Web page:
Harvick plays it safe in final laps, gets runner-up finish

Leave a comment

Kevin Harvick knew that a win wasn’t going to be in the cards for him on Sunday at Michigan International Speedway – even when Jimmie Johnson (running second at the time) suffered a flat tire with three laps left, popped the wall and went to the pits.

“My car started to shake really bad,” he said. “That was about the third set of tires that started to shake really bad on my car, and I just backed it down and let the 48 [Johnson] go [for second place] at that particular point. I wasn’t catching the 16 [winner Greg Biffle] and didn’t really feel it necessary to have a tire failure or an issue…

“So our best bet at that point was the 48 catches the 16 and something happening as those two guys were racing. But we just maintained and managed our gap between us and the 56 [Martin Truex Jr.] to just hold that track position and not have anything silly happen with the right front [tire] at the end.”

As a result, he came away with a big chunk of points thanks to his runner-up result at the Quicken Loans 400, which continues a hot stretch as of late for him. In the last seven races, Harvick has collected two wins, four Top-5s and six Top-10s with a 40th place result at Talladega last month as his only blemish.

Harvick admitted he wasn’t sure if he was going to have a solid afternoon in Michigan, believing he had “a 10th to 15th place car.” But thanks to adjustments from his crew and a more spread-out racing groove, he was able to move forward.

“You knew that we knew what we were fighting in traffic and what we were going to have to deal with, and the groove kind of spread out today – went from the center down – the bottom groove in 3 and 4 was fairly good,” said Harvick. “You could make some time there and move your car around if you needed to get around somebody.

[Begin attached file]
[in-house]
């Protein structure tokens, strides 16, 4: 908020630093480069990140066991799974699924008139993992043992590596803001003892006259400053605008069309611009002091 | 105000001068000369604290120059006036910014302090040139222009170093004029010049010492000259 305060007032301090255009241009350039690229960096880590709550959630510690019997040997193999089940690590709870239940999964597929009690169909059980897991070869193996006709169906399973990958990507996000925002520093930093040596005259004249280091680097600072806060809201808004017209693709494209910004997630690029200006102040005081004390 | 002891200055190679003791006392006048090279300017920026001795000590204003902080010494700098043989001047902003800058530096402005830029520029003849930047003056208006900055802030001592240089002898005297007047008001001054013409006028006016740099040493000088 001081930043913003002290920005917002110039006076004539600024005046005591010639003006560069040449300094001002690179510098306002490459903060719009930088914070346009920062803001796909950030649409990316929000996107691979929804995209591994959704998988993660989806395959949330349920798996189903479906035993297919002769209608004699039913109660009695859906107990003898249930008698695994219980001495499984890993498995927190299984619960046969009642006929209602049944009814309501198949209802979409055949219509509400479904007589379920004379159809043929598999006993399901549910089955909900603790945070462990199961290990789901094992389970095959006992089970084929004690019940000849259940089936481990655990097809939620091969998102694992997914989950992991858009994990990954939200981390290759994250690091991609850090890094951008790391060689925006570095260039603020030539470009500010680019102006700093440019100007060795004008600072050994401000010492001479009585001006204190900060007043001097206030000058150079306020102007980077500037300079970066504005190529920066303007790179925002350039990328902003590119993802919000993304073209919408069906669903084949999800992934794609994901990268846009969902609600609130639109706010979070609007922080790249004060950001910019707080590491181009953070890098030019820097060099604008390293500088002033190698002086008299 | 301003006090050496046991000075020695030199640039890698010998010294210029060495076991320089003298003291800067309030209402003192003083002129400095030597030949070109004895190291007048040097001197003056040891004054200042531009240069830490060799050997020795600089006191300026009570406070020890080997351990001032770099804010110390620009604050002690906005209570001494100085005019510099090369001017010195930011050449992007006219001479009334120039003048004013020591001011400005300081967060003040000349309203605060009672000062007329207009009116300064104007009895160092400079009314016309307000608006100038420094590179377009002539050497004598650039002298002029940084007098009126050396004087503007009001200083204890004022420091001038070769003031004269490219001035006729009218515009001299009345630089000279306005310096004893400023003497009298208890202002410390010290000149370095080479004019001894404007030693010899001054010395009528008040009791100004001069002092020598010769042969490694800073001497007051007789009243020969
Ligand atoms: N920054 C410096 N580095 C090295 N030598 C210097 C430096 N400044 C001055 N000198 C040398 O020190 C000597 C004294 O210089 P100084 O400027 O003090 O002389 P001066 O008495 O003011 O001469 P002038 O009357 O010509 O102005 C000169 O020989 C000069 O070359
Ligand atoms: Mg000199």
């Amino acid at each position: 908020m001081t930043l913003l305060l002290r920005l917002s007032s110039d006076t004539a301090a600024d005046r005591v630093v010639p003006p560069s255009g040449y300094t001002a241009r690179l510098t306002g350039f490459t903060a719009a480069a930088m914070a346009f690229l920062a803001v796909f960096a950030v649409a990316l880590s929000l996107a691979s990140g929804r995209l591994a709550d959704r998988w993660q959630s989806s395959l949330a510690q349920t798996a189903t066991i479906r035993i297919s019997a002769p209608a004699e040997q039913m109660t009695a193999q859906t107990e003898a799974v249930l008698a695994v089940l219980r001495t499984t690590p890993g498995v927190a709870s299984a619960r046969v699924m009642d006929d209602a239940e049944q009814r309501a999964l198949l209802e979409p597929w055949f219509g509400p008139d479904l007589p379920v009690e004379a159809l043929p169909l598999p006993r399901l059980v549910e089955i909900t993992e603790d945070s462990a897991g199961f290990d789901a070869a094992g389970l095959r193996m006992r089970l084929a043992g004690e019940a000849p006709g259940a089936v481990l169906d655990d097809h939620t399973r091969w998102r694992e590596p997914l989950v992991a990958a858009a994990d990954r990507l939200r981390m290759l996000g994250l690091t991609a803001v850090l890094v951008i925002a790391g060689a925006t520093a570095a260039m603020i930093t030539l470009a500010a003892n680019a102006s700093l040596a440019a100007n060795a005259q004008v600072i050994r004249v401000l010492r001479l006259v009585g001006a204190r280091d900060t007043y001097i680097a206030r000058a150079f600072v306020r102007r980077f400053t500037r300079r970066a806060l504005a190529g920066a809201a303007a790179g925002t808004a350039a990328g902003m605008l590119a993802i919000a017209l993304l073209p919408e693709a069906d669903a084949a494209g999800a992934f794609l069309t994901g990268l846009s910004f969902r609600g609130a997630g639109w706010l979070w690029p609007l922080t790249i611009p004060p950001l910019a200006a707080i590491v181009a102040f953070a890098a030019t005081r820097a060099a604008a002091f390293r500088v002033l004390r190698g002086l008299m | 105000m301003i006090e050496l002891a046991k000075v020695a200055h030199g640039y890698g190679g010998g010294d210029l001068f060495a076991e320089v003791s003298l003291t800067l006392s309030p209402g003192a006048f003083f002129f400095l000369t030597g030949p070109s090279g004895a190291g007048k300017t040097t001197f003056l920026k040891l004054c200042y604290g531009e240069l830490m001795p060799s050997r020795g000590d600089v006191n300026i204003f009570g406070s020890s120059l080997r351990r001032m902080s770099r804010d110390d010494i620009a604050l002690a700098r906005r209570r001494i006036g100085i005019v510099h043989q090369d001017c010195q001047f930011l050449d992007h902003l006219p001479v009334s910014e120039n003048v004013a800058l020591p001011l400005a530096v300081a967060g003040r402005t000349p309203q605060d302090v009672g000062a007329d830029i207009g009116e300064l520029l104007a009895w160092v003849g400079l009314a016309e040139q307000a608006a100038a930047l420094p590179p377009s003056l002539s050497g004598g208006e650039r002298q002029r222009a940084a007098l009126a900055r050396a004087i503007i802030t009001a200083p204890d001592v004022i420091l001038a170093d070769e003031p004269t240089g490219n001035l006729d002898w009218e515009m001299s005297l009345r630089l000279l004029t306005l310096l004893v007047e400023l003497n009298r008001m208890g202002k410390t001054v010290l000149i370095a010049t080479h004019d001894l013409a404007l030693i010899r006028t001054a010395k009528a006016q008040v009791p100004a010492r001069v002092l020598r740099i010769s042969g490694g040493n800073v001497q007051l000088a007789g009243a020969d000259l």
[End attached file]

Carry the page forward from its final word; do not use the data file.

“But [the crew] made a lot of little changes, and most of them the right way. We took the time in the first couple stops today to make some big adjustments on the car. Lost some awesome track position, but it paid off for us after that.”

Harvick moved up one position to fourth in the Sprint Cup standings.

F1 2017 driver review: Sergio Perez

Getty Images
Leave a comment

Sergio Perez

Team: Sahara Force India
Car No.: 11
Races: 20
Wins: 0
Podiums: 0
Best Finish: P4 (Spain)
Pole Positions: 0
Fastest Laps: 1
Points: 100
Championship Position: 7th

While failing to hit the podium as he did in both 2015 and 2016, Sergio Perez once again finished the year as Formula 1’s leading midfield team driver, but faced a greater fight from within Force India in the shape of Esteban Ocon.

Perez has long been knocking on the door of F1’s top teams should an opportunity come up, and 2017 saw him continue his solid if unspectacular form. The dominance of Mercedes, Red Bull and Ferrari meant any finish higher than seventh was impressive, something he managed to do on five occasions.

But there were some missed opportunities along the way, most significantly in Baku. Force India had been quick all weekend, with Perez charging to sixth on the grid, and when drama struck at the front, he and teammate Ocon were eyeing a podium finish as a minimum.

Contact between the two forced Perez to retire and prompted Ocon to pit for repairs, leaving the team without the top-three finish it targeted heading into the season. With Lance Stroll taking P3 for Williams and Daniel Ricciardo winning the race, a maiden victory for Force India was not out of the realm of imagination.

Perez and Ocon came to blows on a number of occasions, with the final straw coming in Spa when they twice touched on-track, prompting Force India to introduce team orders. Perez finished the year 13 points clear of Ocon in the final standings, meeting his own pre-season target of 100 points, yet the Frenchman had arguably made the bigger impression at Force India through his first full season in F1.

Force India remains the top underdog in F1 with Perez spearheading its charge, but it is difficult to see either taking the final step to becoming true contenders at the front of the field anytime soon, as solid as their displays have been.

Season High: P4 in Spain after retirements for the ‘big three’.

Season Low: Losing a sure-fire podium, if not a win, in Baku after contact with Ocon.